UPDATED October 26th, 2017

We all know that staying healthy and fit contributes to our physical as well as mental wellbeing. And many of us are dedicated and regular exercisers. But just walking, or just running, or just lifting weights isn’t enough to attain overall fitness. There are five primary components of fitness that account for one’s overall fitness, and your workout routine needs to consider all of them. Want to know whether you really are fit? Here’s a look at the five components of fitness, and why they’re so important:

The maximum force a muscle can exert against resistance (e.g., lifting weights) in a single contraction determines one’s absolute muscular strength. Pretty simple concept, huh? Measuring muscular strength is fairly straightforward. Subjects engage a target muscle group by executing a specific movement against resistance, increasing weight until only one repetition can be performed.

Popular measurement techniques tend to incorporate compound movements such as the bench press or squat. Compound movements rely on a concerted effort of two or more muscle groups to move multiple joints through a range of motion. As opposed to isolated (single joint) movements, compound movements apply to most real world actions and better indicate uniform strength throughout the body.

Most of us know that increased muscular strength translates to increased muscle size—hence the popularity of bodybuilding and powerlifting—but what are other benefits aside from hulk-like strength and Schwarzenegger-like guns?

Turns out, within the structure of our anatomy, muscles attach to bones via tendons and bones attach to bones via ligaments. Because of biomechanics, resistance training strengthens the entire anatomical system (i.e. muscles, tendons, ligaments and bones). Other positive gains include improved posture, decreased risk of injury and easier gross movements.

Read Related: 7 Ways for Moms to Set & Keep Realistic Fitness Goals

By definition, muscular endurance refers to the body’s ability to sustain repeat contractions against resistance for an extended period of time without experiencing fatigue. Although muscle activation inherently requires some degree of muscular strength, muscular endurance is necessary to perform movements like running on a treadmill or shoveling snow. Measuring muscular endurance is reasonably simple—unless you’re the test subject.

As far as measuring goes, the same compound movements used to observe muscular strength can be used to determine muscular endurance, but repetition numbers differ significantly. If strapped for time, counting the number of repetitions within a set amount of time will work. However, the best way to determine one’s endurance threshold is by counting the number of repetitions required to induce total muscle fatigue (failure).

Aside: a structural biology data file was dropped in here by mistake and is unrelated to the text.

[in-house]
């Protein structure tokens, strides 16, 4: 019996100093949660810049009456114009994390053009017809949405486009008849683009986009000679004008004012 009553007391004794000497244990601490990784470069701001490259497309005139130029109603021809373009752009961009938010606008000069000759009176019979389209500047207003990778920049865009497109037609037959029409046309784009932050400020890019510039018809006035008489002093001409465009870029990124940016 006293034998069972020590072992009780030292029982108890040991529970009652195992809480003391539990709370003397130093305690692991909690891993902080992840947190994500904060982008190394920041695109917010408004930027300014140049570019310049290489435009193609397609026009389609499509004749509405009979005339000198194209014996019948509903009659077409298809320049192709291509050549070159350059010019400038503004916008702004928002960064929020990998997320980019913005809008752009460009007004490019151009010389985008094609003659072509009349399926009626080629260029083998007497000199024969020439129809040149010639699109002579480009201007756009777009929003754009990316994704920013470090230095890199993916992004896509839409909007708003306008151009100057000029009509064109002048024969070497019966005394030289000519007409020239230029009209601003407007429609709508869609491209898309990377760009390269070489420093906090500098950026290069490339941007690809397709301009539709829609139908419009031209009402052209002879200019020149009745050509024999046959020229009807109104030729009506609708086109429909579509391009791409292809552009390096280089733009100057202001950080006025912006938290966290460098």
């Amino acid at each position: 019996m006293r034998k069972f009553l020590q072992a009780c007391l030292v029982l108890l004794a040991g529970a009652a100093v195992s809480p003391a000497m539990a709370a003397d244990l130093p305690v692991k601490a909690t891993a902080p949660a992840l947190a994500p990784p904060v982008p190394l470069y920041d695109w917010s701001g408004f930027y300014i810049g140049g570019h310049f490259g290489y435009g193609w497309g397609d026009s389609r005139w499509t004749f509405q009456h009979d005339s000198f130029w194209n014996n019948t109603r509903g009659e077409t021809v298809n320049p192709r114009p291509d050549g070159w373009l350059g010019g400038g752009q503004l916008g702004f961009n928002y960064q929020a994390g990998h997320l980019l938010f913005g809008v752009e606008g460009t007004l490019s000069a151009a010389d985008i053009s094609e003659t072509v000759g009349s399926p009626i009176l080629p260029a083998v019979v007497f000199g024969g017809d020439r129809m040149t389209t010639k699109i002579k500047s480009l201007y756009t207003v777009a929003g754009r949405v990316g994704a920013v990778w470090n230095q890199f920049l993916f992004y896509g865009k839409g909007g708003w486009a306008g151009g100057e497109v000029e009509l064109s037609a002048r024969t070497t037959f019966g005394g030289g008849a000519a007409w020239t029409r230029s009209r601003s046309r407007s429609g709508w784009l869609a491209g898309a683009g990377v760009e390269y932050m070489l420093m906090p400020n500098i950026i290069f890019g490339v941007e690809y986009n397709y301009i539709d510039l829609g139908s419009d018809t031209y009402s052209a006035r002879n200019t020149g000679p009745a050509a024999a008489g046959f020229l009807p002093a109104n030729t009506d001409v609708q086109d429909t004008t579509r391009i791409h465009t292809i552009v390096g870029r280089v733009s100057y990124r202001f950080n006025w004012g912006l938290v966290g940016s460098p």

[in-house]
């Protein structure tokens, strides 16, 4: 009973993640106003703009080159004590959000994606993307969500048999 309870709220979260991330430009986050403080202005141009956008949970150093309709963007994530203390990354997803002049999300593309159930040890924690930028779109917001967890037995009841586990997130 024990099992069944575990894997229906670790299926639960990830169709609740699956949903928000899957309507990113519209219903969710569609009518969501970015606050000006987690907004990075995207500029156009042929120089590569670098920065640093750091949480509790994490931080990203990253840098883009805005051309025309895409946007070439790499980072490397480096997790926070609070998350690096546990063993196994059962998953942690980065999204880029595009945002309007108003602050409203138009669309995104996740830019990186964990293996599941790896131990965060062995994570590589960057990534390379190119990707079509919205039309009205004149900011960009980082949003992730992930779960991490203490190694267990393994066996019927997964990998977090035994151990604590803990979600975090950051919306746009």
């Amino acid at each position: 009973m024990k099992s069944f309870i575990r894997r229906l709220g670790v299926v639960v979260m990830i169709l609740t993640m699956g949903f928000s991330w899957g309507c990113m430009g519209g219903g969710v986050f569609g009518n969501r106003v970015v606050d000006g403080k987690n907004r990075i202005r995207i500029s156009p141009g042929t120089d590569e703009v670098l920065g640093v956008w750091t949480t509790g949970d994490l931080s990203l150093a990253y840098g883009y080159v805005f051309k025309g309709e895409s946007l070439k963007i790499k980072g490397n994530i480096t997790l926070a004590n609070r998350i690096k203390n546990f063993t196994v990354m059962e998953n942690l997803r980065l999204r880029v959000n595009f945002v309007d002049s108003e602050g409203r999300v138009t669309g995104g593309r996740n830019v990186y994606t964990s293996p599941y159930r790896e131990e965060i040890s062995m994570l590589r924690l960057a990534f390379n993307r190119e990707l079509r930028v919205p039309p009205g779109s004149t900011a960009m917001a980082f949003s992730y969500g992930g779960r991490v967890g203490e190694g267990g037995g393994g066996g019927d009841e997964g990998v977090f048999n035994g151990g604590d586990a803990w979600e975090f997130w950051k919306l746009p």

Benefits of good muscular endurance overlap with those of both muscular strength and cardiorespiratory fitness. For example, people who swim or participate in crossfit engage in both endurance and strength based training, which improves all components except flexibility.

Defined by the cardiovascular and respiratory systems’ joint capacity to deliver oxygen-rich blood to skeletal muscles during sustained exercise, cardiorespiratory fitness plays an integral role in overall muscle efficiency. For example, aerobic exercise enlarges and strengthens the heart by forcing it to work harder. A stronger heart will pump more blood than a weaker heart with each contraction.

Maximal oxygen uptake can be measured through a VO2 max test. Unique to each participant, the test measures the body’s maximum capacity to both transport and use oxygen during incremental exercise (expressed in L / min).

Increased cardiorespiratory fitness can reduce the risk of heart disease, lung cancer, type II diabetes and strokes. Plus, exercising the associated systems releases endorphins, which cause feelings of euphoria—so dust off that stationary exercise bike and get spinning.

Referring to the range of motion available at a joint, there are two types of flexibility: static and dynamic. Static flexibility refers to the range of motion of a particular joint when the body is not moving, whereas dynamic flexibility refers to the range of motion of a particular joint during movement. Static stretching can be used to promote overall flexibility, improving dynamic flexibility as a result. Measuring one’s flexibility is simple; you can test yourself by performing basic static stretches.

Here’s the laundry list of the benefits of flexibility: improved exercise performance, decreased injury risk, reduced muscle soreness, improved posture, reduced risk of lower back pain, improved blood flow and improved muscle coordination.

Body composition, in terms of fitness, refers to the percentage of fat, bone muscle and other lean tissues that consist of the body. There are many techniques used to measure one’s fat tissue composition, allowing the subject to deduct the rest as  lean tissue. Here are a few popular methods…

• Gun Calipers: The most popular method, gun calipers are used by measuring the thickness of subcutaneous fat in various regions of the body. The measurements are then placed into an equation and the results are estimated within a margin of error.

• Bioelectrical impedance (BIA): BIA uses the resistance of electrical flow through the body to estimate body fat.

• Air Displacement Plethysmography (ADP): The subject is placed into an egg-like structure that measures the density of their body. The denser readings mean lower body fat.

For the average adult male, a healthy range of body fat is between 10-20%, for females it’s a bit higher around 17-31%. Regular exercise can reduce body fat composition and increase lean body tissue mass. Benefits include improved triglyceride levels, a lowered risk of cardiovascular disease and a healthier look.